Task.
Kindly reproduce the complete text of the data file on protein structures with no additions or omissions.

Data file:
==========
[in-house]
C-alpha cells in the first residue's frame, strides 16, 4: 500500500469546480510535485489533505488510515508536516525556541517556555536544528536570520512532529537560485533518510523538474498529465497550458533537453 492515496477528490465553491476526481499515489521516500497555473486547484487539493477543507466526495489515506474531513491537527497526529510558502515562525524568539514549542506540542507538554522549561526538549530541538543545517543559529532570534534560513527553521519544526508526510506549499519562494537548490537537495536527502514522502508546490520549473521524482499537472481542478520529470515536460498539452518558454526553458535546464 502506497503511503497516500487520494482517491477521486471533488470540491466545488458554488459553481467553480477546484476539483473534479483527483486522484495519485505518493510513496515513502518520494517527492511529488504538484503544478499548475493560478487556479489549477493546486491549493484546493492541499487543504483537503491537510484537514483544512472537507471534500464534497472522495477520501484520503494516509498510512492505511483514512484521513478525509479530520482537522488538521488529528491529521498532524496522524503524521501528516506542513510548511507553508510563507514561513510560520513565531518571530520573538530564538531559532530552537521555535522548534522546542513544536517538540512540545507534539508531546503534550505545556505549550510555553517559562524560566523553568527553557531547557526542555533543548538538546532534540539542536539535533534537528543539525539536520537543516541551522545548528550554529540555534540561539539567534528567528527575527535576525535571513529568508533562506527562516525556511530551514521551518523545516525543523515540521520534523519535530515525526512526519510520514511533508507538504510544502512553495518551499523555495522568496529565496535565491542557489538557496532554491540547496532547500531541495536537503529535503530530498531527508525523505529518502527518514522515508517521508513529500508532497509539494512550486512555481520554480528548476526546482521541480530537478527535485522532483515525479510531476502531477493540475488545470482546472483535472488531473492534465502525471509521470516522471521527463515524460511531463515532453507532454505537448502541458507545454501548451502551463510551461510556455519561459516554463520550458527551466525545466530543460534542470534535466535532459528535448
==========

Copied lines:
[in-house]
C-alpha cells in the first residue's frame, strides 16, 4: 500500500469546480510535485489533505488510515508536516525556541517556555536544528536570520512532529537560485533518510523538474498529465497550458533537453 492515496477528490465553491476526481499515489521516500497555473486547484487539493477543507466526495489515506474531513491537527497526529510558502515562525524568539514549542506540542507538554522549561526538549530541538543545517543559529532570534534560513527553521519544526508526510506549499519562494537548490537537495536527502514522502508546490520549473521524482499537472481542478520529470515536460498539452518558454526553458535546464 502506497503511503497516500487520494482517491477521486471533488470540491466545488458554488459553481467553480477546484476539483473534479483527483486522484495519485505518493510513496515513502518520494517527492511529488504538484503544478499548475493560478487556479489549477493546486491549493484546493492541499487543504483537503491537510484537514483544512472537507471534500464534497472522495477520501484520503494516509498510512492505511483514512484521513478525509479530520482537522488538521488529528491529521498532524496522524503524521501528516506542513510548511507553508510563507514561513510560520513565531518571530520573538530564538531559532530552537521555535522548534522546542513544536517538540512540545507534539508531546503534550505545556505549550510555553517559562524560566523553568527553557531547557526542555533543548538538546532534540539542536539535533534537528543539525539536520537543516541551522545548528550554529540555534540561539539567534528567528527575527535576525535571513529568508533562506527562516525556511530551514521551518523545516525543523515540521520534523519535530515525526512526519510520514511533508507538504510544502512553495518551499523555495522568496529565496535565491542557489538557496532554491540547496532547500531541495536537503529535503530530498531527508525523505529518502527518514522515508517521508513529500508532497509539494512550486512555481520554480528548476526546482521541480530537478527535485522532483515525479510531476502531477493540475488545470482546472483535472488531473492534465502525471509521470516522471521527463515524460511531463515532453507532454505537448502541458507545454501548451502551463510551461510556455519561459516554463520550458527551466525545466530543460534542470534535466535532459528535448